Which streaming media format do you prefer?

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Which streaming media format do you prefer?

QuickTime
3
33%
Windows Media
2
22%
Flash
4
44%
Other
0
No votes
 
Total votes: 9

Ed Breakfast
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Which streaming media format do you prefer?

Postby Ed Breakfast » Wed Feb 13, 2008 5:40 pm

The organization for which I work has been using RealMedia for eight years but we're looking at changing. Our programs are between 30 minutes and several hours long. What do you prefer? Should we offer multiple formats? Does your answer change depending upon the operating system you're using or your internet connection speed?

fisticuffs
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Postby fisticuffs » Wed Feb 13, 2008 5:43 pm

I dont have a problem with the Windows Media format just the player. Luckily I can play them in quicktime with a simple plug-in.

Shipley
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Postby Shipley » Wed Feb 13, 2008 6:09 pm

flash. mac users grumble at WMV files. windows users grumble at installing quicktime/itunes. Linux users grumble at all.

meanwhile, everyone gets to watch youtube, metacafe, etc just fine.

ShaneDog
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Postby ShaneDog » Wed Feb 13, 2008 6:19 pm

Google video or whatever it has become now. That way you don't pay anything for bandwidth.

Ed Breakfast
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Postby Ed Breakfast » Wed Feb 13, 2008 7:20 pm

I should have specified that we need live streaming as well as archived/on-demand capability. Anyone know of any live streaming solutions that use Flash?

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Postby paulie » Wed Feb 13, 2008 7:33 pm

IMHO, i'd say windows media is the best choice of format, since all PCs come with the player. and as stated above, a simple quicktime plugin is available for Mac users.


as an end user, it does not matter to me at all. i'm prepared. http://www.free-codecs.com they have lightweight adware-free alternatives to the bloatware players that are offered my Microsoft, Apple, and Real Networks. they work awesome and only take up a fraction of the disk space the official players use. 8)

sorry i sound like an advertisement, but i love the apps offered here.

ShaneDog
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Postby ShaneDog » Wed Feb 13, 2008 8:43 pm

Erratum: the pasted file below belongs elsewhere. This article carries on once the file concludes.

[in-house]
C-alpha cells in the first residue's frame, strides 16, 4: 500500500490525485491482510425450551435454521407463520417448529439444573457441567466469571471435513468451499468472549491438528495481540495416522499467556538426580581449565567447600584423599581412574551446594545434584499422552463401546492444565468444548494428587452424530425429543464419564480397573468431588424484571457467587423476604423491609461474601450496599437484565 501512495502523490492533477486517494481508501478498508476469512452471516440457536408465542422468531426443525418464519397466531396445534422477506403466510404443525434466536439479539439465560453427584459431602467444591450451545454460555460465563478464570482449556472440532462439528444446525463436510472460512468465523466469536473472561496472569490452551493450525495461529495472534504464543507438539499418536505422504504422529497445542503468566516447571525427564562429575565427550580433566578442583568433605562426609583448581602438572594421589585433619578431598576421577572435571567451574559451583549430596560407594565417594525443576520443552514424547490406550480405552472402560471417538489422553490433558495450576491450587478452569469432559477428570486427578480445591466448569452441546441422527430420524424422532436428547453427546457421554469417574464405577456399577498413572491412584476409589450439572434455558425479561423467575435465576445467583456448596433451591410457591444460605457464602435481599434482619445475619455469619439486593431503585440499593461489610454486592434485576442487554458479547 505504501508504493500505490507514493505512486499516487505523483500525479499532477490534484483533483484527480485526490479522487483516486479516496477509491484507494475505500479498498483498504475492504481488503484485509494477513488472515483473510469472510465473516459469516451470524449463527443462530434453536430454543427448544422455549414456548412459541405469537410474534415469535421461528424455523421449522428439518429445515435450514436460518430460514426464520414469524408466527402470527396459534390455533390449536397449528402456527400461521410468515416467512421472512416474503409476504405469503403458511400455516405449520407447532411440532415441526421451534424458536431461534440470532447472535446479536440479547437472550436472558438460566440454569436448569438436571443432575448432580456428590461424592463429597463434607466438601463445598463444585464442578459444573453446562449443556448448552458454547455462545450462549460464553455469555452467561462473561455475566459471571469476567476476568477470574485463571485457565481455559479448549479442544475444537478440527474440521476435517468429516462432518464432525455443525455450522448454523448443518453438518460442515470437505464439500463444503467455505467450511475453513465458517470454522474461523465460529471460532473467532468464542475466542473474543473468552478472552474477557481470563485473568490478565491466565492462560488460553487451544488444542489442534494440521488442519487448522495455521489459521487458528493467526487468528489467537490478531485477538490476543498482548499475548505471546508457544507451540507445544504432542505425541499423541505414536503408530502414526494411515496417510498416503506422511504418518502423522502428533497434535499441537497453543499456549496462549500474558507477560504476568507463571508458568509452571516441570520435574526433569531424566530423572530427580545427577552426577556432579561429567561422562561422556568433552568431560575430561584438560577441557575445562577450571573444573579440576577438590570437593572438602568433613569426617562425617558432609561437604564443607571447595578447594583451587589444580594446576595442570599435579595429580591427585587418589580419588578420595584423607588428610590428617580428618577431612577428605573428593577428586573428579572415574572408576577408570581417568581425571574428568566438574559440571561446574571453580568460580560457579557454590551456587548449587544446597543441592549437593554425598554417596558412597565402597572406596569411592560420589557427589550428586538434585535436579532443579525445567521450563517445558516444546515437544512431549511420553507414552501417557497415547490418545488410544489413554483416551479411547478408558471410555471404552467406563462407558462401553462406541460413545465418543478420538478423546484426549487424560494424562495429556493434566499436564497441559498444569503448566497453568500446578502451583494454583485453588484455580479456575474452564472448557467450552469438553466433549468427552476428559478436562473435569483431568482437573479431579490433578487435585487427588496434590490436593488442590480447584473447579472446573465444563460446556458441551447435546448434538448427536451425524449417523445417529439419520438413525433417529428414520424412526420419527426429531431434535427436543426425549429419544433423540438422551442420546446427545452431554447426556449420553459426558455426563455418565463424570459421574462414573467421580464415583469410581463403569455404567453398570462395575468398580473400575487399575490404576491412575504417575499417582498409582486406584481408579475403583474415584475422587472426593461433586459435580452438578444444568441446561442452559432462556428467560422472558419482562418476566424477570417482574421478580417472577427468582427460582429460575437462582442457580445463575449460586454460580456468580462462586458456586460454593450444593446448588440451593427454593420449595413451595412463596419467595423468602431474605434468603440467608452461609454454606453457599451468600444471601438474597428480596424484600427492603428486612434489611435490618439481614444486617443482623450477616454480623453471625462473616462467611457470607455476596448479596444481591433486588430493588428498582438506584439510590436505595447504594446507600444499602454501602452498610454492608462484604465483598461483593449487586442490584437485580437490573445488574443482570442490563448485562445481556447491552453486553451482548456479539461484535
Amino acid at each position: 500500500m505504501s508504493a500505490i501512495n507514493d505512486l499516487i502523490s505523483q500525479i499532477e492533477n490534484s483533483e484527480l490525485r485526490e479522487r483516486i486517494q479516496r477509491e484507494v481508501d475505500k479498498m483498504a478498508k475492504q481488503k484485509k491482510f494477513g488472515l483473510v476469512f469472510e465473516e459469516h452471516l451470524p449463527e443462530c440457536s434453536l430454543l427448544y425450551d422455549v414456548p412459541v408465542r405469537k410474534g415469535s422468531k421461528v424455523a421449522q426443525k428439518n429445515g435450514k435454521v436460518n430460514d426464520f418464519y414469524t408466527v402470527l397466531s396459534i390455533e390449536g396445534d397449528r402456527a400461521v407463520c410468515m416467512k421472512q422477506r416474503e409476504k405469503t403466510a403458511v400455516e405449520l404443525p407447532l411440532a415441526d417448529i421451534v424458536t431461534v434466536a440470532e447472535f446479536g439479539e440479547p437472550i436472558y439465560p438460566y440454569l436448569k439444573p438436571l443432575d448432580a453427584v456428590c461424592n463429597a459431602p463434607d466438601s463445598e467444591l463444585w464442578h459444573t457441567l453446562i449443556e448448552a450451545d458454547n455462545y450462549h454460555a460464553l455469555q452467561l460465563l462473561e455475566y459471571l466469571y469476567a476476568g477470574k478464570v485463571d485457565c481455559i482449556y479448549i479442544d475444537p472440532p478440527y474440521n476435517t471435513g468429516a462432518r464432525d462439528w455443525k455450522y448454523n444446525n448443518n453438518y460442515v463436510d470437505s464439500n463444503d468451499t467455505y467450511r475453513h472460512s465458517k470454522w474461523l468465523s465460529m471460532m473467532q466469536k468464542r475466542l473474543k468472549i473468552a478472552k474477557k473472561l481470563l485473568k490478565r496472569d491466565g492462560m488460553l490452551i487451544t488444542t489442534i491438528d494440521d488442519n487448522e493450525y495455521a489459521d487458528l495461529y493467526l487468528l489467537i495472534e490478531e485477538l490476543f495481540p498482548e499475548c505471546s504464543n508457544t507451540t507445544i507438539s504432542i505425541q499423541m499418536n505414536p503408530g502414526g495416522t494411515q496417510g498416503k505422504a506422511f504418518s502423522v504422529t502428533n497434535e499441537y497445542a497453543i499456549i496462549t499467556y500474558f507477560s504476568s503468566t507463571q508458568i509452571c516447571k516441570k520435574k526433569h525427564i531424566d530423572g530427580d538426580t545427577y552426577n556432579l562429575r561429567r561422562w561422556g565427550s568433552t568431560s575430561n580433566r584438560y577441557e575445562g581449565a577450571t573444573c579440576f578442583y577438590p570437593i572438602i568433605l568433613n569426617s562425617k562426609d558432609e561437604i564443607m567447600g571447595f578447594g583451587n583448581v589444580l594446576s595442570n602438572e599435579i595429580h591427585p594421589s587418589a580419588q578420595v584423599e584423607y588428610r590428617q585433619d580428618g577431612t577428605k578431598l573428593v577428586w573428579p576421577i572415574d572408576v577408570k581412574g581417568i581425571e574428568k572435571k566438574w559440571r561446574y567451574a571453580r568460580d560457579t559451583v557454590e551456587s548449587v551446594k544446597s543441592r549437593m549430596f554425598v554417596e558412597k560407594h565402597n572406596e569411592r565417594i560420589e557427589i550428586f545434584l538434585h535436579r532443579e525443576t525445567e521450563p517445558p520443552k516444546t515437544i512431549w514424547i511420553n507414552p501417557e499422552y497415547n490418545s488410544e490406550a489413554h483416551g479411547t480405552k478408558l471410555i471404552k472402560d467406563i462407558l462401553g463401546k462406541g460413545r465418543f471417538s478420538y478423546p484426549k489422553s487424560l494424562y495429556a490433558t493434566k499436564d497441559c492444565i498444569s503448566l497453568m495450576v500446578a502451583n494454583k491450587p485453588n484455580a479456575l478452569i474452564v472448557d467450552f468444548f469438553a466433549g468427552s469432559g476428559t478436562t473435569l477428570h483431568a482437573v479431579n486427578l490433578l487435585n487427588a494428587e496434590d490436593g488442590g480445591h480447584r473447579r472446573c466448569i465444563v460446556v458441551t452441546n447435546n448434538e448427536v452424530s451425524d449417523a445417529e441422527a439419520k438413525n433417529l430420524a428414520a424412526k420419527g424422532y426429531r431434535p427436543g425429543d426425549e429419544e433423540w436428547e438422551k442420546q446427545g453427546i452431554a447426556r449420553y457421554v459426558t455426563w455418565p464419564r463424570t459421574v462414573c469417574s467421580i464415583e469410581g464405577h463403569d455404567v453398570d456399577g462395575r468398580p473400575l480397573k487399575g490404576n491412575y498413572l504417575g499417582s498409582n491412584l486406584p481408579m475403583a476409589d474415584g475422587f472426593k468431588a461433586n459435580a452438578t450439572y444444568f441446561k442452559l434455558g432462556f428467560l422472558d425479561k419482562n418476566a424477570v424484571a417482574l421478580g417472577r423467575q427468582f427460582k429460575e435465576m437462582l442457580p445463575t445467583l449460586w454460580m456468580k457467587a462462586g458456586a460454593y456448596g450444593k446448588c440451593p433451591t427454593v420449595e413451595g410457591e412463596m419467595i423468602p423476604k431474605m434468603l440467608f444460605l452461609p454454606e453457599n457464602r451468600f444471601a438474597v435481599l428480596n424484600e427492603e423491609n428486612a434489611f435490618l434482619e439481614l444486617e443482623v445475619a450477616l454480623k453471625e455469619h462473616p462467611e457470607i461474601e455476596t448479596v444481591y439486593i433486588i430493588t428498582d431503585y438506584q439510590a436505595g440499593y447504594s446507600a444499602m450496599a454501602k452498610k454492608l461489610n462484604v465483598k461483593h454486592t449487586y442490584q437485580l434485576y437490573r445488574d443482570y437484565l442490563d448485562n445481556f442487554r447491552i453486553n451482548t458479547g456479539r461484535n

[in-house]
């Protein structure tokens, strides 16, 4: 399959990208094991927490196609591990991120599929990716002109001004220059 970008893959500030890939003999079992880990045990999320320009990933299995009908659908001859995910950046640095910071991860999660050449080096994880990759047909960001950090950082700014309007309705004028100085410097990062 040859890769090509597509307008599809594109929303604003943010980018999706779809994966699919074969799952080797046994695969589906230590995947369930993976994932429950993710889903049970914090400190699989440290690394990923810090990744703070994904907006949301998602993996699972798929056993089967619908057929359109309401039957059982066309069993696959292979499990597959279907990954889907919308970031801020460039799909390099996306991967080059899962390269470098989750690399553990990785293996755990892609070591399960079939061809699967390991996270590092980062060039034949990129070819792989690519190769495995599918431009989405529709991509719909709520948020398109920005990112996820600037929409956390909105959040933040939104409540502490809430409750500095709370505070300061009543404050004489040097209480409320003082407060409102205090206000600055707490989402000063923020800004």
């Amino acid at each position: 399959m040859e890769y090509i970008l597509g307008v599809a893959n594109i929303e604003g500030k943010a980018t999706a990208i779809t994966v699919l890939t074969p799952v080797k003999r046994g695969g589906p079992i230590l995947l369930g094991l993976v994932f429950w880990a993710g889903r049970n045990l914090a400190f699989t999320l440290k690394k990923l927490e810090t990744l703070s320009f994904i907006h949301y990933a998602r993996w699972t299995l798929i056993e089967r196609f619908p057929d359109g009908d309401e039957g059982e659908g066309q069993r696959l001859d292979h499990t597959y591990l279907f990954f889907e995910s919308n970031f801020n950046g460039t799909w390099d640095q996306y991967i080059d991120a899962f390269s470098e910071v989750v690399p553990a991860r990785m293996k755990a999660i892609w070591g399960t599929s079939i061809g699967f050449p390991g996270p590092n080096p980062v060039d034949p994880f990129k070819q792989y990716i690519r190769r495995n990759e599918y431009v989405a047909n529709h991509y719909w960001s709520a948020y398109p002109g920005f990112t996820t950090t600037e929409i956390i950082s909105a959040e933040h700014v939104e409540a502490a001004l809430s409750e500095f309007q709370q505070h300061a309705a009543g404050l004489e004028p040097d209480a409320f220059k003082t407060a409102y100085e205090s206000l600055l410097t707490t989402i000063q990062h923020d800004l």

Ed Breakfast wrote:I should have specified that we need live streaming as well as archived/on-demand capability. Anyone know of any live streaming solutions that use Flash?
Yahoo just released a live streaming service that is free. It might be worth a look.

http://live.yahoo.com/

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Postby Beer Moon » Thu Feb 14, 2008 10:31 am

I use Media Player Classic, and prefer the H.264/AVC codec for its compact size and high picture quality.

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Postby dave esmond » Thu Feb 14, 2008 11:35 am

Whatever you pick make sure you do tests with your longest material. All the formats work just fine at 5 minutes. Many of the them have serious problems when you go over 45 minutes. Be very careful.

Today I like Flash even if making the files isn't as easy as some formats. They look good and seem to work well on a number of machines. Tomorrow who knows, it continues to be a moving target.

Ed Breakfast
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Postby Ed Breakfast » Thu Feb 14, 2008 4:21 pm

Thanks for the input. I'm giving Flash a second look. I had dismissed it a few years back as it's quality was dicey, it didn't lend itself to long programs, and it lacked live encoding tools. It seems those issues may have been resolved. It would seem to be the most platform agnostic format that requires the least amount of effort from the end user.

I like QuickTime because it works well on both major platforms, but I can understand users who don't want to download QuickTime. Although, to be fair, a QuickTime download brings a lot less undesirable crap with it than a RealPlayer download.

Windows Media works fine on Windows machines, but I can't get it to work on a Mac either with Windows Media Player 9 for OS X or with the Microsoft recommended Flip4Mac plug-in for QuickTime Player.

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Postby donges » Thu Feb 14, 2008 4:27 pm

Shipley wrote: Linux users grumble at all.

Actually, with mplayer, linux users can watch all of the above. And with the command line utility ffmpeg, can convert between formats with great ease.
But I agree that flash is cross platform like none other.

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Postby Beer Moon » Fri Feb 15, 2008 9:41 am

AFAIK, the free version of quicktime (not sure what happens with Pro, because it's ridiculous that I should have to pay to view a video) represents the only streaming video format that cannot be resized, and shows up in a wittel teenie sqware in the middle of my 1900x1200-sized desktop.

Unless you can set that as a preference (resizable video) when you encode the stream or whatever, then I would have to say that free quicktime is the only streaming video that consistently pisses me off.


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